“The roads hold such a special position in our brain that we use logic around them that we would never use around everything else,” [Prof. Michael] Manville said.Other countries have socialized health care, parental leave or housing, Jeffrey Tumlin, a transportation consultant at Nelson\Nygaard, pointed out. In America, we’ve socialized driving — and housing for our cars.“We don’t let people put their self-storage containers in public parks, but it’s just fine to store their cars on other public land for free,” Mr. Tumlin wrote in an email. . . .
In other words, we think of socialism as freedom in the case of highways. But in this particular case it doesn't work well in major cities because it leads to overuse and congestion. However, different markets work in different ways. We don't think of education as being overused -- we want all children who have the basic intellectual capacity to at least get a basic education and be prepared for employment. In health care, because of provider induced demand, we get overuse with a fee for service system.Industry publications [in the 1930s] linked the need for “free” roads to patriotism, the Bill of Rights, even the Minutemen.Today, because most people seldom pay directly for roads — or because general funds do — it can seem as if no one does.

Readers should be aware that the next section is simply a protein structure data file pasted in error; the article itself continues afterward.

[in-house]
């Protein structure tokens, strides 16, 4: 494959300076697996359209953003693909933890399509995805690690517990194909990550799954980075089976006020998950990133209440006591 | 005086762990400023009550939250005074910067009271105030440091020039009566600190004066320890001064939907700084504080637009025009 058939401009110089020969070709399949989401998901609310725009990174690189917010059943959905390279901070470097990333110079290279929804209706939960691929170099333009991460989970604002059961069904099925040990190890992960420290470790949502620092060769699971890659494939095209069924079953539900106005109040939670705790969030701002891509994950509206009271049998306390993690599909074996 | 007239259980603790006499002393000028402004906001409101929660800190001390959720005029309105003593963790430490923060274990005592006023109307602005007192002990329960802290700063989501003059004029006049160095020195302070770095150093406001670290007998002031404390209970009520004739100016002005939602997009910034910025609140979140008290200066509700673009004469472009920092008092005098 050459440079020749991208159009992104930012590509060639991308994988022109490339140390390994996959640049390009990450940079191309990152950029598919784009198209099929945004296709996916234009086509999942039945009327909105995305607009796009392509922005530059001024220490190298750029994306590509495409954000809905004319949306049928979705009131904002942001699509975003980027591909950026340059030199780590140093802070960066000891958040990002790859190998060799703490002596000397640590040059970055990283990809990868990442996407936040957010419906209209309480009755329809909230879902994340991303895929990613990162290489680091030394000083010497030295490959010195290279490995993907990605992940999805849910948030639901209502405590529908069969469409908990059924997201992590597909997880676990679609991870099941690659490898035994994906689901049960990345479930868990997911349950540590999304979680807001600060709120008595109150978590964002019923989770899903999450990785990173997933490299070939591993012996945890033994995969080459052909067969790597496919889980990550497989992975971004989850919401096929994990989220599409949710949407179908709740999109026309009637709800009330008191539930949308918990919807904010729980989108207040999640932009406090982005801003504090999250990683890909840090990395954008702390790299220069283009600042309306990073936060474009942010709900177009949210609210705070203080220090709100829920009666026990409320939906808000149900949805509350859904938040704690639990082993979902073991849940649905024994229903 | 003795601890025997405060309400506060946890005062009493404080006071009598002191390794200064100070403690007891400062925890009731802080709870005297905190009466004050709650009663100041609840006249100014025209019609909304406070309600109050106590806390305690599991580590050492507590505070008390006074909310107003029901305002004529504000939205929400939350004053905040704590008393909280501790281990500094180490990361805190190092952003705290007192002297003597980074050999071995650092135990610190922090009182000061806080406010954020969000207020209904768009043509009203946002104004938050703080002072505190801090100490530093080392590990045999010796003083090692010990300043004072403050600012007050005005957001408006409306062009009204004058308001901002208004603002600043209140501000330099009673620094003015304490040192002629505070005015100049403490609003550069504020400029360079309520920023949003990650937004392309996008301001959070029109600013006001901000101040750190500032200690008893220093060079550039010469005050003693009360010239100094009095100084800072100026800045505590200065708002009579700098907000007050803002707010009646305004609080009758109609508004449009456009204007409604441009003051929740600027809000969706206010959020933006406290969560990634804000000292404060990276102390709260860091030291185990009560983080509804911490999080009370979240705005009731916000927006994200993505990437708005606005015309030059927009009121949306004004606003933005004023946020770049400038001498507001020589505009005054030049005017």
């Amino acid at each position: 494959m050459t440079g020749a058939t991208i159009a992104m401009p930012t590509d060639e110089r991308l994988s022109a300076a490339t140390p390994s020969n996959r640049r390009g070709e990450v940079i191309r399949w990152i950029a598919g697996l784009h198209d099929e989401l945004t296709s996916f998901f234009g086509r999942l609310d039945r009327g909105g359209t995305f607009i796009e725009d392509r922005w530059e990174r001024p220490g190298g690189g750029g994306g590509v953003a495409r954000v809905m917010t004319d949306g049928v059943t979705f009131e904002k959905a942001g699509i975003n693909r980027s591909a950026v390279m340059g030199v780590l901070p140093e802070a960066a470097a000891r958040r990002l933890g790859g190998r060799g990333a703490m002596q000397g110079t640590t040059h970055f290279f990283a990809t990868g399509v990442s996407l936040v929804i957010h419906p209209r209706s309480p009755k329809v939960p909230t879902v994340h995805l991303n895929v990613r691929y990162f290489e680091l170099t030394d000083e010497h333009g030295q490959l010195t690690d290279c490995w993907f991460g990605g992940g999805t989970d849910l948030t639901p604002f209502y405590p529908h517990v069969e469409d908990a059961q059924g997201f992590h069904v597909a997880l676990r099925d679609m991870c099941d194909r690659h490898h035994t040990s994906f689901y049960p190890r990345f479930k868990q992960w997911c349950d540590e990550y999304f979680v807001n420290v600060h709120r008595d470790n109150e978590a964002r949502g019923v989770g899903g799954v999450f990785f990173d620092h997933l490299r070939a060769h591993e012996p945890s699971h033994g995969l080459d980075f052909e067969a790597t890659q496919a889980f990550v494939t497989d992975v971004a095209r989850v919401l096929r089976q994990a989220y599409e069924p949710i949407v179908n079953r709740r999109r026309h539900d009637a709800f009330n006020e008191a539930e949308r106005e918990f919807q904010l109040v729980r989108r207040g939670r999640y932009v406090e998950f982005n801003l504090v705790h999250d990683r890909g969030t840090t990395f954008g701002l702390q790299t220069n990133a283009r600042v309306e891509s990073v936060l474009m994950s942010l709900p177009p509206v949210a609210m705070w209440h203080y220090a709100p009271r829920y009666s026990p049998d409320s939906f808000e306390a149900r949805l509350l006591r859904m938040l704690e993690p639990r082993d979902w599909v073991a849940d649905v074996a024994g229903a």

Socializing health care -- or at least health insurance, we're really talking about a Canadian system in which providers are still private operators -- is a way to reduce overuse and yes, make everybody more free. Let's link free health care to patriotism, the Bill of Rights, and the Minutemen.
Update: Comment thread from Lawyers, Guns and Money